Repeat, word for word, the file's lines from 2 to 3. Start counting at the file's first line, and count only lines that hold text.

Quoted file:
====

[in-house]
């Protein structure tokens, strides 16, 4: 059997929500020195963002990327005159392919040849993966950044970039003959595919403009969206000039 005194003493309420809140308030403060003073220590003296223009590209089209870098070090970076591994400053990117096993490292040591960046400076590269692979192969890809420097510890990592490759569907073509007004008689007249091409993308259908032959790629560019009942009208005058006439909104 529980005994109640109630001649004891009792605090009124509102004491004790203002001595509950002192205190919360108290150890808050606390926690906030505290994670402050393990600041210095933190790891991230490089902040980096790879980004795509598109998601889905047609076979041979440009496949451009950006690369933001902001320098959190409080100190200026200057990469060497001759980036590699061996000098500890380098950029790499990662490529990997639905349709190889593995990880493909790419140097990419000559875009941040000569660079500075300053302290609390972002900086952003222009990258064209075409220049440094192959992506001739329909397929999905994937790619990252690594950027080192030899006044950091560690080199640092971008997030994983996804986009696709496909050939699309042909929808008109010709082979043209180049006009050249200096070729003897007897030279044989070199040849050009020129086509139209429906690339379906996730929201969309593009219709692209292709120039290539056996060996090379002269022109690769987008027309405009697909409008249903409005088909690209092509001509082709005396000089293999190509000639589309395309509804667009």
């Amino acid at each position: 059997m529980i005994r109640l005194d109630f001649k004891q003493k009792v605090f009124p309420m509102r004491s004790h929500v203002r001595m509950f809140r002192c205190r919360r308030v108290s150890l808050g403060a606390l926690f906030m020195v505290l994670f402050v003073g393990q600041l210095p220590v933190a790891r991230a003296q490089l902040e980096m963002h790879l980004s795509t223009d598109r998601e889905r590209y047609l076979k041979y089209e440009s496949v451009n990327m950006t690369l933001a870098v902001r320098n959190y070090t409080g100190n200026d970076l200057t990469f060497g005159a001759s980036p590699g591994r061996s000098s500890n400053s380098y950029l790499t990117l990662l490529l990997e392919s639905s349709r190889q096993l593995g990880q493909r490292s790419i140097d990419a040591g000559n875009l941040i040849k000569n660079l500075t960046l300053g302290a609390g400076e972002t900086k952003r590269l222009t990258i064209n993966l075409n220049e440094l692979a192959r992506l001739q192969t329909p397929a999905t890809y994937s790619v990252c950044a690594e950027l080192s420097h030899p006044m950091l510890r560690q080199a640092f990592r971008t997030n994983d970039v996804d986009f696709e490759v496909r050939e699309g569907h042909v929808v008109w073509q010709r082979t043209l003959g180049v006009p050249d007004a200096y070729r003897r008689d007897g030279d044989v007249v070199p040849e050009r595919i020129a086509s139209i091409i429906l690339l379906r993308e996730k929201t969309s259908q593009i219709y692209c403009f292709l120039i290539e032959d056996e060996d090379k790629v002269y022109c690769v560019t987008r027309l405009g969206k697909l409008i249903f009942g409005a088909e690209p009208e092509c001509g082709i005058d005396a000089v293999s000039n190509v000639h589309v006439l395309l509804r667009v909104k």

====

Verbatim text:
């Protein structure tokens, strides 16, 4: 059997929500020195963002990327005159392919040849993966950044970039003959595919403009969206000039 005194003493309420809140308030403060003073220590003296223009590209089209870098070090970076591994400053990117096993490292040591960046400076590269692979192969890809420097510890990592490759569907073509007004008689007249091409993308259908032959790629560019009942009208005058006439909104 529980005994109640109630001649004891009792605090009124509102004491004790203002001595509950002192205190919360108290150890808050606390926690906030505290994670402050393990600041210095933190790891991230490089902040980096790879980004795509598109998601889905047609076979041979440009496949451009950006690369933001902001320098959190409080100190200026200057990469060497001759980036590699061996000098500890380098950029790499990662490529990997639905349709190889593995990880493909790419140097990419000559875009941040000569660079500075300053302290609390972002900086952003222009990258064209075409220049440094192959992506001739329909397929999905994937790619990252690594950027080192030899006044950091560690080199640092971008997030994983996804986009696709496909050939699309042909929808008109010709082979043209180049006009050249200096070729003897007897030279044989070199040849050009020129086509139209429906690339379906996730929201969309593009219709692209292709120039290539056996060996090379002269022109690769987008027309405009697909409008249903409005088909690209092509001509082709005396000089293999190509000639589309395309509804667009």
């Amino acid at each position: 059997m529980i005994r109640l005194d109630f001649k004891q003493k009792v605090f009124p309420m509102r004491s004790h929500v203002r001595m509950f809140r002192c205190r919360r308030v108290s150890l808050g403060a606390l926690f906030m020195v505290l994670f402050v003073g393990q600041l210095p220590v933190a790891r991230a003296q490089l902040e980096m963002h790879l980004s795509t223009d598109r998601e889905r590209y047609l076979k041979y089209e440009s496949v451009n990327m950006t690369l933001a870098v902001r320098n959190y070090t409080g100190n200026d970076l200057t990469f060497g005159a001759s980036p590699g591994r061996s000098s500890n400053s380098y950029l790499t990117l990662l490529l990997e392919s639905s349709r190889q096993l593995g990880q493909r490292s790419i140097d990419a040591g000559n875009l941040i040849k000569n660079l500075t960046l300053g302290a609390g400076e972002t900086k952003r590269l222009t990258i064209n993966l075409n220049e440094l692979a192959r992506l001739q192969t329909p397929a999905t890809y994937s790619v990252c950044a690594e950027l080192s420097h030899p006044m950091l510890r560690q080199a640092f990592r971008t997030n994983d970039v996804d986009f696709e490759v496909r050939e699309g569907h042909v929808v008109w073509q010709r082979t043209l003959g180049v006009p050249d007004a200096y070729r003897r008689d007897g030279d044989v007249v070199p040849e050009r595919i020129a086509s139209i091409i429906l690339l379906r993308e996730k929201t969309s259908q593009i219709y692209c403009f292709l120039i290539e032959d056996e060996d090379k790629v002269y022109c690769v560019t987008r027309l405009g969206k697909l409008i249903f009942g409005a088909e690209p009208e092509c001509g082709i005058d005396a000089v293999s000039n190509v000639h589309v006439l395309l509804r667009v909104k």